Chattanooga challenges Cookeville for the rights to host a football match with an economic impact of $ 3 million | Instant News


The eyes of high school football fans in Tennessee will soon turn to City of Scenery.

Chattanooga Sports, a division of Chattanooga Tourism Co., along with many other community partners, are drawing up plans to bid for hosting rights TSSAA BlueCross bowl.

Tennessee Tech University has hosted the state’s championship football matches since 2009, including all nine games (six classifications for public schools and three for private schools) last fall at Tucker Stadium in Cookeville. TSSAA assistant director Matthew Gillespie said Cookeville is the only city other than Chattanooga that has notified the state’s preparatory sports governing body that it intends to make a bid.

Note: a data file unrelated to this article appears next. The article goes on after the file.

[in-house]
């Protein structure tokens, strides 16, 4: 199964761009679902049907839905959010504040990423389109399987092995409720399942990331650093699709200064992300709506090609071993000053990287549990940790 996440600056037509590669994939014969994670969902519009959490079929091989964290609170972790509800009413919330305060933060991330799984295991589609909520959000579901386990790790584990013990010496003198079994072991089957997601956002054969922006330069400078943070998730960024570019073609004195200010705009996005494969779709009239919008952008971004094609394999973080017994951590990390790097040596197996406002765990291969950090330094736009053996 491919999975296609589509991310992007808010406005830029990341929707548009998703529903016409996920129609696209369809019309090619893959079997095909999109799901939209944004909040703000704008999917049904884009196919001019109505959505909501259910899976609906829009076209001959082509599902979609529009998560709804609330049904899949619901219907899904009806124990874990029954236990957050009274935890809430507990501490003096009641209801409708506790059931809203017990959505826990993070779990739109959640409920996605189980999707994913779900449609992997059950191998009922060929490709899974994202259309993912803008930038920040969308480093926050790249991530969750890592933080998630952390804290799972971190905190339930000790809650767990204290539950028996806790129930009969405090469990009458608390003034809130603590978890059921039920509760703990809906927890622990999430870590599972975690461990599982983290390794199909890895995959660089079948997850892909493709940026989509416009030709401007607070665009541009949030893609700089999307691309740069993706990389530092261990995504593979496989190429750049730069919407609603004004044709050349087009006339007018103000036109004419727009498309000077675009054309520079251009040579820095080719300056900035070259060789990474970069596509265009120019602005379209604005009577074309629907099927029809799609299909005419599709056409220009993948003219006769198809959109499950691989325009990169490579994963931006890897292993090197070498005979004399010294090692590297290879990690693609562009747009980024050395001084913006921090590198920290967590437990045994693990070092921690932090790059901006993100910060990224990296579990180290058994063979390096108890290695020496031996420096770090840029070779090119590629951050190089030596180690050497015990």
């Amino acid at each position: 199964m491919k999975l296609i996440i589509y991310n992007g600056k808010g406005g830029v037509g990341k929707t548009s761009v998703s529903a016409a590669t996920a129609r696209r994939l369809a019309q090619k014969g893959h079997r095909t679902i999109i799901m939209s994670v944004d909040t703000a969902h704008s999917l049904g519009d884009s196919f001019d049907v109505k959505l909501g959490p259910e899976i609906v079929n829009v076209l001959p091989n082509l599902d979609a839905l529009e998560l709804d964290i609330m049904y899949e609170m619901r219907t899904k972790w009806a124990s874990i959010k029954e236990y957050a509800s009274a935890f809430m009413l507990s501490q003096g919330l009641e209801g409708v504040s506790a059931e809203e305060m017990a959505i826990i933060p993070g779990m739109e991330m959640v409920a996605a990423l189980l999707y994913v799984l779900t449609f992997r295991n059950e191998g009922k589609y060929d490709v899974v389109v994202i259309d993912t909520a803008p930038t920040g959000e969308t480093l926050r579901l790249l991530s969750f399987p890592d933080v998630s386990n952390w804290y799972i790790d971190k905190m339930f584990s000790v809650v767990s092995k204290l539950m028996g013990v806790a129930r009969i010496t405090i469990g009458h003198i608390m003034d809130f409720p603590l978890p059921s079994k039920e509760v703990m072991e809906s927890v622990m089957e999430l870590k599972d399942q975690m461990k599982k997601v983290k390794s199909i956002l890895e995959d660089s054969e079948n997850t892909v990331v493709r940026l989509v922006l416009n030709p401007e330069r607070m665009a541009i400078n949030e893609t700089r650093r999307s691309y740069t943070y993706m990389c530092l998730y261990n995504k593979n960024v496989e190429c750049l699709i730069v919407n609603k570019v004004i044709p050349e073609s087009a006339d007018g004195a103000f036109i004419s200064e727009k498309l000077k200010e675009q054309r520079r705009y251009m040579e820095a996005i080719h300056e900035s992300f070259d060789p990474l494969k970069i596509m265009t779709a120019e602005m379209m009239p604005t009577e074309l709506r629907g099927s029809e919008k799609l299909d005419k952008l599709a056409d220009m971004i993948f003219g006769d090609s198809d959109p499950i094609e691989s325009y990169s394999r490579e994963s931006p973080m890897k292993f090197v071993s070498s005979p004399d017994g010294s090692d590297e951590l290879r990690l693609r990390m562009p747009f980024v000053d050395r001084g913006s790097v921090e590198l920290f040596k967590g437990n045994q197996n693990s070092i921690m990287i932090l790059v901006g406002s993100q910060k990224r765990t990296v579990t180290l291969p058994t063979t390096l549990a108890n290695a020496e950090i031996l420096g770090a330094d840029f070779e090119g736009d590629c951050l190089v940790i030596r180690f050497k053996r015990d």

“It’s always been our target to get this championship event here, so when we saw a bid opportunity opened up for this cycle, we started to work out our plans,” said Tim Morgan, Chattanooga Sports chief sporting officer. Our offer will offer state championship worthy venues as well as championship experiences for the players and fans who come to Chattanooga.

“I want to make it clear that this is not just about our organization. We are the spearhead, but this is quite a spearhead because there will be a lot of business and influential people involved in doing this. It is about children who have worked very hard to achieve this. a dream, and when they come to Chattanooga we will experience what it’s like to play at the next level. “

The offer, which is due on February 26, will be the right to host title matches for the 2021 and 2022 seasons. Chattanooga’s offer will include Finley Stadium (capacity 20,412) – which houses both. University of Tennessee at the Chattanooga football game and professional football matches for Chattanooga Football Club – as a gaming site. The winning bid will be selected when the TSSAA Control Board meets on March 16.